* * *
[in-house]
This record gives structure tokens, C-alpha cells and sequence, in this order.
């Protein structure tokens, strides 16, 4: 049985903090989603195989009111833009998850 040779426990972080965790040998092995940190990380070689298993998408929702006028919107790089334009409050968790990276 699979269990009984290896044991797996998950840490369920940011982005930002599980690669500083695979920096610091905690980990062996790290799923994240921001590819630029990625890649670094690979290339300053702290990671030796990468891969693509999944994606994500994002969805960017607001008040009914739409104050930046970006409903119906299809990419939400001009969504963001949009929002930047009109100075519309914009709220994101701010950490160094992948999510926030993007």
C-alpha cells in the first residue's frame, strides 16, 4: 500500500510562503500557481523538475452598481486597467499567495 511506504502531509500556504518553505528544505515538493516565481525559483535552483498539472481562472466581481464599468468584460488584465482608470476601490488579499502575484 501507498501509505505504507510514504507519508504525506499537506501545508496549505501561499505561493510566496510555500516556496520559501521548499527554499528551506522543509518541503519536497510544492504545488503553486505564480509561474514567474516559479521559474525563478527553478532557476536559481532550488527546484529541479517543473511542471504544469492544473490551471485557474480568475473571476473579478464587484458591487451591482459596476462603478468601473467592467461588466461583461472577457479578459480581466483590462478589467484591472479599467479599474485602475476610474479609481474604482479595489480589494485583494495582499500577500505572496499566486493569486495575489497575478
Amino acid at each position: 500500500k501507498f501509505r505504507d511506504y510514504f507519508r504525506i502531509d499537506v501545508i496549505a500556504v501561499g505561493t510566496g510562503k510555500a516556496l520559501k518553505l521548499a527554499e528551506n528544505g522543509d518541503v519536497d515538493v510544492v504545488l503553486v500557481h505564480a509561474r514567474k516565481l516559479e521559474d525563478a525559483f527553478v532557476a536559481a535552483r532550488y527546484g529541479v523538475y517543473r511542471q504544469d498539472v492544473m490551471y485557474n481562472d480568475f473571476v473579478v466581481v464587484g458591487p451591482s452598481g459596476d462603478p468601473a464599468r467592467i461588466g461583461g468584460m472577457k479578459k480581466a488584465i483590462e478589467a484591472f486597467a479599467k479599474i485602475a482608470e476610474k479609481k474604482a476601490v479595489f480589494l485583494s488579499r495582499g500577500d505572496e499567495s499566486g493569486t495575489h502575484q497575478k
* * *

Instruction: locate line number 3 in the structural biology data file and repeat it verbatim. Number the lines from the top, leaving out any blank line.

């Protein structure tokens, strides 16, 4: 049985903090989603195989009111833009998850 040779426990972080965790040998092995940190990380070689298993998408929702006028919107790089334009409050968790990276 699979269990009984290896044991797996998950840490369920940011982005930002599980690669500083695979920096610091905690980990062996790290799923994240921001590819630029990625890649670094690979290339300053702290990671030796990468891969693509999944994606994500994002969805960017607001008040009914739409104050930046970006409903119906299809990419939400001009969504963001949009929002930047009109100075519309914009709220994101701010950490160094992948999510926030993007």